In James 1:13-18, the author gives four proofs that God does not tempt anyone to evil. In v.13, God has no vulnerability to evil nor could He lead anyone else astray. Mankind, on the other hand, is by nature full of desires which can carry them away when the opportunity presents itself. In v.14, James says this happens when we are “carried away” or drawn away. The Greek phrase used here means to bait a trap. No fish bites an empty hook, there is always bait that appeals to our inner desires. In Genesis 13:10, when Lot had to decide between going east to Sodom or west to Canaan, his desire for land and wealth could only see the “green plains of Jordan”. That turned out to be a fatal decision for his family. The third proof concerns the nature of lust. In James 1:15, lust is depicted as a mother conceiving and bearing a child, which is sin, whose ultimate destiny is death (separation from God). This is an excellent image because desire is not necessarily wrong, just as eating, drinking, sex, and money are not wrong; but when lust hooks up with these, sin is conceived and gives birth to evil actions that can separate us from God. Eating is not bad, but gluttony is. Drinking is not wrong, but drunkenness is. Sex is good, but adultery is bad. We must take full responsibility because it is our lust combined with opportunity then acted upon by our volition which causes the problem. The fourth proof that God does not tempt anyone to evil is the nature of God. God is perfectly righteous and just. He can have no part in sin. God is only responsible for every perfect gift and good thing that comes down from heaven (James 1:17). God is pictured as the Father of lights which come down into this dark depraved world. In verse 18 we are reminded of God’s grace which has been bestowed on us. The language is birth language that God “brought us forth” so that we might be His children. There is nothing in this world that is truly good that doesn’t come from God. James is talking to believers telling them that their spiritual birth has come from God, and the church is the first fruits or the beginning of the future resurrection. Therefore, evil is entirely our responsibility as compared to the loving grace and mercy of God available to all who would receive it.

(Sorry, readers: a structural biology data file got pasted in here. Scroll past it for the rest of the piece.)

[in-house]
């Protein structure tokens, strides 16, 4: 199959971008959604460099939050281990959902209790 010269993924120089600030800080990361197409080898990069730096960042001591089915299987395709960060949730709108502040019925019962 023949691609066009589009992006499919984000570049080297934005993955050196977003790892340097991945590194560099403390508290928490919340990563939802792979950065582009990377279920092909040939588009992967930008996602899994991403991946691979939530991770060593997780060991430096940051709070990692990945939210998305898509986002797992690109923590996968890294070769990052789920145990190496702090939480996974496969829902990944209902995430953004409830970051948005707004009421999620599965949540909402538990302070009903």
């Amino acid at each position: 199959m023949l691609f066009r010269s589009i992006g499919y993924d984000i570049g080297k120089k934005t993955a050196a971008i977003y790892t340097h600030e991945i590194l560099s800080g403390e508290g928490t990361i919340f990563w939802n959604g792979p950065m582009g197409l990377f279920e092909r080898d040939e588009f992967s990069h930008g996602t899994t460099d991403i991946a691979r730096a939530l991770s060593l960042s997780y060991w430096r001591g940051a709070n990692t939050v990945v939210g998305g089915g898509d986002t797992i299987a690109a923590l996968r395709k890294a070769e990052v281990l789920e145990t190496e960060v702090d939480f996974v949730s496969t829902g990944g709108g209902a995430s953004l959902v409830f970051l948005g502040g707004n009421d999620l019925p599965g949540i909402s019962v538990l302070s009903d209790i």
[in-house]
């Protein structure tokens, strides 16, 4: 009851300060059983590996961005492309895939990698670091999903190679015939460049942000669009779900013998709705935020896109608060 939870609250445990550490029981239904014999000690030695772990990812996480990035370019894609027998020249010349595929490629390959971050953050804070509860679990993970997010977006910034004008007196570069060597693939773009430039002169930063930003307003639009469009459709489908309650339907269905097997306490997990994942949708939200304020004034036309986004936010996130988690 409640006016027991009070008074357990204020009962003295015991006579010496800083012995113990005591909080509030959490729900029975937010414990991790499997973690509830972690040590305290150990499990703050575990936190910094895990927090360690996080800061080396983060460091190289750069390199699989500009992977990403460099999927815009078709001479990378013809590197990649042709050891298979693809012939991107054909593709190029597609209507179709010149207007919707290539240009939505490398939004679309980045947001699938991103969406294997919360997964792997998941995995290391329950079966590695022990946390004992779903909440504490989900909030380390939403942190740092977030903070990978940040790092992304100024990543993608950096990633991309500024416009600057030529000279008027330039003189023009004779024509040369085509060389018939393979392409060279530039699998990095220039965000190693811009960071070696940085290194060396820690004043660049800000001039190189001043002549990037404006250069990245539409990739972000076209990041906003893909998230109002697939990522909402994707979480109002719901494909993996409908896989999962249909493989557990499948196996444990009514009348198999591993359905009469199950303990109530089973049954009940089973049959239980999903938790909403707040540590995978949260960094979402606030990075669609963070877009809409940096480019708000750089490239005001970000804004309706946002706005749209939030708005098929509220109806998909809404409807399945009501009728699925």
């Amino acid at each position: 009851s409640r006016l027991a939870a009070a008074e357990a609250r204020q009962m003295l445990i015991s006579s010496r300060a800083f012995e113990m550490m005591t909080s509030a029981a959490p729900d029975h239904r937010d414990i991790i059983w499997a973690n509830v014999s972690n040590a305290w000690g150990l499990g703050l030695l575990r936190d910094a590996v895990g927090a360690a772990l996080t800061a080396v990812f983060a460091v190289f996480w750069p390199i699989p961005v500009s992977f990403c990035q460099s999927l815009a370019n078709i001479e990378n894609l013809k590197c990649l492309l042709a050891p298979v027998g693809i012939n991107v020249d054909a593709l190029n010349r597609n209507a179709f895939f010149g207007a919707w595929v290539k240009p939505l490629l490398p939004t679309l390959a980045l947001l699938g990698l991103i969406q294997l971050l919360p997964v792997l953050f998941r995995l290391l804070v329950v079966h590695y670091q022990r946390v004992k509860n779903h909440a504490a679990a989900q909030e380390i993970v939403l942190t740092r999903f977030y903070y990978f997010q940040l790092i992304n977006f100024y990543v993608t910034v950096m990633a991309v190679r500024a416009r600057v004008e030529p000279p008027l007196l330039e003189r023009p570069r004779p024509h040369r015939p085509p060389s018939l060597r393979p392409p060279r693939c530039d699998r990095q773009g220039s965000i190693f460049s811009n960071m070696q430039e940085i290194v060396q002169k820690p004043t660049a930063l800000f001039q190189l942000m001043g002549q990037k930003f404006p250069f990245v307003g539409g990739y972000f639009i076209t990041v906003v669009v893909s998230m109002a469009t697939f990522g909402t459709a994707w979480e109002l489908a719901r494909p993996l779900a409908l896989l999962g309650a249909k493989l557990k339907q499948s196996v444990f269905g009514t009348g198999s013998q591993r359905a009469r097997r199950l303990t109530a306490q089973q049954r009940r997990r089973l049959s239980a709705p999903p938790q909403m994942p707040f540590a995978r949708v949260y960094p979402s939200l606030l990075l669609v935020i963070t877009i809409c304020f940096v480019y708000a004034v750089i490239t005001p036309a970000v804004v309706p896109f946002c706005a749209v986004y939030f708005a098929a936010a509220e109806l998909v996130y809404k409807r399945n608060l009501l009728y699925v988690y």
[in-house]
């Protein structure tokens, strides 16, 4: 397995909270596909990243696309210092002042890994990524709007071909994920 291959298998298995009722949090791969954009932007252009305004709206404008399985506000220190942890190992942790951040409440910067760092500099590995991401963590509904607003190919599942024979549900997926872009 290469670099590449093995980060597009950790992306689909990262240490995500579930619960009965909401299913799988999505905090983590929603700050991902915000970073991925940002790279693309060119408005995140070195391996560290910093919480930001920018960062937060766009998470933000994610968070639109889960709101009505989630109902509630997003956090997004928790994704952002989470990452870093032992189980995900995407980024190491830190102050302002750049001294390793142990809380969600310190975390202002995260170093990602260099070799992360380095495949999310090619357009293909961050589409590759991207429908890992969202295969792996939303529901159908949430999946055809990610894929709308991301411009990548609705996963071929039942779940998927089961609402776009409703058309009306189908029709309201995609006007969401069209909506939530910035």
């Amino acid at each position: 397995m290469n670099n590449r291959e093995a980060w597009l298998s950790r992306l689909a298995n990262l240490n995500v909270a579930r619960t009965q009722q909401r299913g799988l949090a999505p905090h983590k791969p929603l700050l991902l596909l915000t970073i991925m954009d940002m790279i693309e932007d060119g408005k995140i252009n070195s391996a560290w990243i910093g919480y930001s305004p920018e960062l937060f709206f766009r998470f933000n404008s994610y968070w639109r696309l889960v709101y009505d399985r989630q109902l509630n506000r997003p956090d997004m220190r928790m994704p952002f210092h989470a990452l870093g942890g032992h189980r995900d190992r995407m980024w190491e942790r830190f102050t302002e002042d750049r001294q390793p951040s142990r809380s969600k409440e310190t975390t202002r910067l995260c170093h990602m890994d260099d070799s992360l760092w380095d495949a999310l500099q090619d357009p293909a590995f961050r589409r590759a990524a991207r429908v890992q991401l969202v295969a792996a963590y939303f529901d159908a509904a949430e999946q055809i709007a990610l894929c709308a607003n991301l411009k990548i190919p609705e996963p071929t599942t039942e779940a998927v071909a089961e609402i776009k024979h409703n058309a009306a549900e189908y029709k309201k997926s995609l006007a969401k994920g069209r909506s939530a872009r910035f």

God is not responsible for our temptations or resultant sin. The proof comes from the nature of our regeneration. The new life that the Lord gives us is holy and Christ-like. It is the life of God in the soul of man. Before our salvation, our conduct was dictated by the worldly system in which we live and our fallen human nature that responded to it. Our problem was internal, in our heart, so the solution must be internal. No external ritual, no ceremony, and no religious action of my own can change my heart. Man needs a new heart, and God is responsible for that regeneration.

The great theologian Augustine was quite the “player” before his conversion, but after he believed and God changed his heart, he was walking down the street and a prostitute called out to him. He did not answer, so she yelled out “Augustine it is I” to which he replied, “I know, but it is no longer I”. In a sense, two men live in our hearts, Adam and Jesus. When temptation knocks at the door, somebody has to answer. Our new nature in Christ needs to be constantly fed the Word of God to be strong so that we can always let Jesus answer that door!


Lesson 2 Study Questions:  Spring 2019 lesson 2 James

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Picture of About the Author: Charlie Taylor
About the Author: Charlie Taylor

Charlie Taylor grew up in Dallas, Texas, graduated from the University of Texas Business School and went into the commercial real estate business for about twenty years before enrolling in and graduating from Dallas Theological Seminary with honors.